Ticks In Cats & Dogs

Written by Shula Berg BVSc CertAVP(GSAS) GPAdvCert(SASTS) MRCVS
Clinically reviewed by Elizabeth McLennan-Green BVM&S CertAVP(SAM) MRCVS

Table of Contents

 - Overview
 - Treatment
 - Risks
 - Prevention

What are ticks?

Ticks are small parasites that can attach to cats and dogs to feed from their blood. Generally, ticks are unpleasant, but pose no real threat to health. However, recently there has been an increase in tick-borne diseases in the UK.  

Ticks are arachnids, related to both spiders and mites. They are found in grassy areas such as fields and meadows, as well as some woodland. Ticks are present year-round, but tend to be more active in the warmer summer months. 

When a tick is ready to feed, it climbs to the tip of a grass blade and waits for an animal to pass by. The tick reaches out and, when an animal brushes past, it grabs hold of the fur. This is known as “questing”. Ticks usually remain attached to a host for 2-4 days, before dropping off into the environment. They then reproduce before questing again when they are ready for another feed.  

An unfed tick is dark brown and only a few millimetres in size. Once attached to a host and feeding, they can rapidly swell to the size of a jellybean. Ticks are often found on farm animals and small mammals such as squirrels, rabbits and hedgehogs, but will also attach to cats, dogs or even people, given the chance. It’s important to check pets after countryside walks, as well as your own legs! Ticks are often found on the legs and abdomen, and can grab onto long-haired pets, so always check between the fur. 

What do I do if my pet has ticks?

Ticks attach firmly to the skin and cannot be simply pulled off. If they are forcefully removed, their mouthparts can become detached and remain stuck in the skin. This can be painful for the cat or dog and lead to problems such as infections. A special tick hook can be used to quickly and painlessly remove the entire tick. These can be purchased at pet shops, online, or at the practice, and will easily fit into a pocket or bag. The nurses at your local practice will be happy to demonstrate how to use it if you are unsure.  

Are ticks dangerous? 

Many ticks are harmless to the host, only causing problems if they are improperly removed and mouthparts are left behind.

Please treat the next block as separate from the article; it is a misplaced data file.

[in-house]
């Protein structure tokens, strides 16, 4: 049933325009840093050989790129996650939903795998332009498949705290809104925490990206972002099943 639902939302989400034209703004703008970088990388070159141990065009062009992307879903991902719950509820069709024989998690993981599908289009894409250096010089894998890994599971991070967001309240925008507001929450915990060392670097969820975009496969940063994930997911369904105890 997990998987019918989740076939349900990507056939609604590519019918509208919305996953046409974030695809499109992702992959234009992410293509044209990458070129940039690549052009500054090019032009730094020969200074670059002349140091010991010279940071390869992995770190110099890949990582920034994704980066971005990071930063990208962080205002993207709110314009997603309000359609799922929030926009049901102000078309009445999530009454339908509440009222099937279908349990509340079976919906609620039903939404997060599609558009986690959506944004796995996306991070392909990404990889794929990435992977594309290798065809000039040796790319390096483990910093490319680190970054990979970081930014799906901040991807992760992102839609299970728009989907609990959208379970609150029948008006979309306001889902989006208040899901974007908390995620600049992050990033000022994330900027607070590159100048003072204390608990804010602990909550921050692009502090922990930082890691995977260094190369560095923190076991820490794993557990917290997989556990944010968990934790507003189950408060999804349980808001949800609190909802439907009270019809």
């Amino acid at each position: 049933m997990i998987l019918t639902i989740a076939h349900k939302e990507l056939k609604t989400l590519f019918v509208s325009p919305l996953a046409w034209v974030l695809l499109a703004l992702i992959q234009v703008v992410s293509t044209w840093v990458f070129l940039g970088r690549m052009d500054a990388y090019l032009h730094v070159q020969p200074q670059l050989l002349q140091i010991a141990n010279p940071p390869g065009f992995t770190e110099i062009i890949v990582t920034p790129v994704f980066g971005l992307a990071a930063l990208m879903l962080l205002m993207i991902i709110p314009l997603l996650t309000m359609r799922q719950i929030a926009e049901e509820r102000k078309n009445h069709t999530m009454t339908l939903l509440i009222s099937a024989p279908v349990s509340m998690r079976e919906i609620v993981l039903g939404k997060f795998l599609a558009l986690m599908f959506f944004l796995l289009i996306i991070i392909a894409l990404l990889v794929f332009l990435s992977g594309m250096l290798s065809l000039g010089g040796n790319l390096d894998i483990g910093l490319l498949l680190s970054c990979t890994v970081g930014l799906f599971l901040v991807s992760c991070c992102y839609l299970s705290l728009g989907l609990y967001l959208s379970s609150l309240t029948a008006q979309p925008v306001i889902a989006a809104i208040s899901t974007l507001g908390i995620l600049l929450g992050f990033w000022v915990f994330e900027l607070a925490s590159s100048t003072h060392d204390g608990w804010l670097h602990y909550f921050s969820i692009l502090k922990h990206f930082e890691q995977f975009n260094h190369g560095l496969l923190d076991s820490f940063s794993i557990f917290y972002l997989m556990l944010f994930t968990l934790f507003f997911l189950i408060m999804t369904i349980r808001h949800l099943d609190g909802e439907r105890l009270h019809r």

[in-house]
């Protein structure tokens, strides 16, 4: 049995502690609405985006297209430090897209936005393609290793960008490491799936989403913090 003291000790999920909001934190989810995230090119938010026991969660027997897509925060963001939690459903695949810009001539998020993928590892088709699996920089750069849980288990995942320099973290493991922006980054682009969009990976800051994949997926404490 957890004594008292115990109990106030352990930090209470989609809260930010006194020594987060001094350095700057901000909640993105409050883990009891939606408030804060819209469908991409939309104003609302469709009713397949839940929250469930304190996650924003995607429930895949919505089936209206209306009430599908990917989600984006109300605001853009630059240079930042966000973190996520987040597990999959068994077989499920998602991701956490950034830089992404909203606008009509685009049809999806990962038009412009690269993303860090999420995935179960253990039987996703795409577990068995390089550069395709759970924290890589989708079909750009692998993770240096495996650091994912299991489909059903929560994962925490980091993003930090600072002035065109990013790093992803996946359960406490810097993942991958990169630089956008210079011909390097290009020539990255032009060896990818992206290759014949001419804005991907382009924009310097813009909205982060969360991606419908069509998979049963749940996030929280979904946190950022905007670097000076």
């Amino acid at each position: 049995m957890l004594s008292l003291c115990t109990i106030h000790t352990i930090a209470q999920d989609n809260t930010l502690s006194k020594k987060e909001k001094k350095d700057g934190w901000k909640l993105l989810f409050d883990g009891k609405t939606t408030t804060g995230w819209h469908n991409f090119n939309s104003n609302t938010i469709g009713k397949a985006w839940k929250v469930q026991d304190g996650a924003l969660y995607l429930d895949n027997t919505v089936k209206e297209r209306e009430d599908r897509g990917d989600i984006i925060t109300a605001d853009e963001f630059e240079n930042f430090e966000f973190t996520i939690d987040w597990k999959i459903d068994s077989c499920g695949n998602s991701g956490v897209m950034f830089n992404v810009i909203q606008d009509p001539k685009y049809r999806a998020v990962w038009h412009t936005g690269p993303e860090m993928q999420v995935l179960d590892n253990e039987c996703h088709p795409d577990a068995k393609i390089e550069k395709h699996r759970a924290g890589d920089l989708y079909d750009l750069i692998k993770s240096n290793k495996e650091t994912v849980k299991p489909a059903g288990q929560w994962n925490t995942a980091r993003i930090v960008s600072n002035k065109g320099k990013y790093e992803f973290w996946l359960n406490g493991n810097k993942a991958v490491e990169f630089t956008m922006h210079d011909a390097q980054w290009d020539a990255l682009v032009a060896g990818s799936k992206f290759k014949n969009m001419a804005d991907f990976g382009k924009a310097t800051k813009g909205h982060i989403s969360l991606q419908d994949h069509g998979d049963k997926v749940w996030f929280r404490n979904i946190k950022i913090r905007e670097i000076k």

Some ticks can carry infectious diseases, which can be passed into the bloodstream during the feeding process. Generally, ticks are unaffected, meaning they can pass infection to host after host as the tick moves through its life cycle. There are three main diseases spread by ticks; Lyme Disease, Babesiosis, and Ehrlichiosis. These can affect dogs but not cats. 

Lyme Disease 

Lyme disease is caused by a bacterium called Borrelia burgdorferi, but only 10% of dogs contracting the bacteria become unwell. Clinical symptoms occur weeks to months after infection, most commonly; fever, lethargy and joint pain. Rarely, the disease becomes chronic, or will affect the kidneys or heart. Lyme disease can be diagnosed with a blood test and easily treated, though it is uncommon in the UK.  


Babesia is widespread in warmer countries, but was unheard of in dogs in the UK until early 2016. The parasites infect red blood cells which the body then tries to destroy, rapidly leading to severe, potentially fatal anaemia. Diagnosis is made with blood tests, but treatment can be difficult. Survival rates are good if the disease is caught early, though some dogs will suffer relapses.  


Ehrlichia is caused by rickettsial bacteria, which produce illness within a few weeks of a tick bite. Signs are often vague but include dogs being generally unwell, fever, anorexia, gastrointestinal upset and bleeding. It can be diagnosed with a blood test and is easily treated with specific antibiotics. Ehrlichiosis is extremely rare in the UK.  

How can I protect against ticks? 

Prevention is certainly better than cure, and anti-tick products are widely available. Routine tick prevention can be provided using regular spot-on treatments, topical sprays or long-lasting collars. Depending on the product, they should be used alongside or instead of your pets’ regular parasite control.   

Some products work by repelling or killing the ticks after they attach, as limiting contact time dramatically reduces the risk of disease transmission. It is still advisable to check and manually remove any ticks identified after walking in higher risk areas. Your vet or nurse will be happy to discuss the most appropriate tick prevention for your pets. 

Full tick treatment is included in membership of The Healthy Pet Club.


Please note that the content made available on this webpage is for general information purposes only. Whilst we try to ensure that at the time of writing all material is up to date and reflects industry standards, we make no representation, warranties or guarantees that the information made available is up to date, accurate or complete. Any reliance placed by yourselves is done so at your own risk.

Page last reviewed: 5th March 2024

Next review due: 5th March 2026

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